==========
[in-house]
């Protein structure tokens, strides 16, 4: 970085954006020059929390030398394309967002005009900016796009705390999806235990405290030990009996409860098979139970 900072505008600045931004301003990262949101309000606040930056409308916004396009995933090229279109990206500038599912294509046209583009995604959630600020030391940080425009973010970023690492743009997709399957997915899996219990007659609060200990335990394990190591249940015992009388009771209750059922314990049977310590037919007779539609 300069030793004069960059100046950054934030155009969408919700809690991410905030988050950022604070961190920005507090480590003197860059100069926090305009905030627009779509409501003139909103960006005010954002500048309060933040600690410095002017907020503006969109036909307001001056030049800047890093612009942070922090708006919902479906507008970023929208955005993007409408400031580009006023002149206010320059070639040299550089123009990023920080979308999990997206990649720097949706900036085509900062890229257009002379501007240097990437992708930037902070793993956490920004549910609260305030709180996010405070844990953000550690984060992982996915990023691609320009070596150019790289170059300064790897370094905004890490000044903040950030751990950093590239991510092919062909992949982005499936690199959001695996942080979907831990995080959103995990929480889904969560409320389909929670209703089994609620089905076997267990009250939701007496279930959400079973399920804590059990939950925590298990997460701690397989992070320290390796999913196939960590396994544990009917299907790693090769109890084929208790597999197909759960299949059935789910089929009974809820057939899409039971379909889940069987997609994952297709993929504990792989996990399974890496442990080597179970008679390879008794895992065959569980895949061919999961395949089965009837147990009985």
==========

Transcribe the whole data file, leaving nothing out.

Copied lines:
[in-house]
């Protein structure tokens, strides 16, 4: 970085954006020059929390030398394309967002005009900016796009705390999806235990405290030990009996409860098979139970 900072505008600045931004301003990262949101309000606040930056409308916004396009995933090229279109990206500038599912294509046209583009995604959630600020030391940080425009973010970023690492743009997709399957997915899996219990007659609060200990335990394990190591249940015992009388009771209750059922314990049977310590037919007779539609 300069030793004069960059100046950054934030155009969408919700809690991410905030988050950022604070961190920005507090480590003197860059100069926090305009905030627009779509409501003139909103960006005010954002500048309060933040600690410095002017907020503006969109036909307001001056030049800047890093612009942070922090708006919902479906507008970023929208955005993007409408400031580009006023002149206010320059070639040299550089123009990023920080979308999990997206990649720097949706900036085509900062890229257009002379501007240097990437992708930037902070793993956490920004549910609260305030709180996010405070844990953000550690984060992982996915990023691609320009070596150019790289170059300064790897370094905004890490000044903040950030751990950093590239991510092919062909992949982005499936690199959001695996942080979907831990995080959103995990929480889904969560409320389909929670209703089994609620089905076997267990009250939701007496279930959400079973399920804590059990939950925590298990997460701690397989992070320290390796999913196939960590396994544990009917299907790693090769109890084929208790597999197909759960299949059935789910089929009974809820057939899409039971379909889940069987997609994952297709993929504990792989996990399974890496442990080597179970008679390879008794895992065959569980895949061919999961395949089965009837147990009985």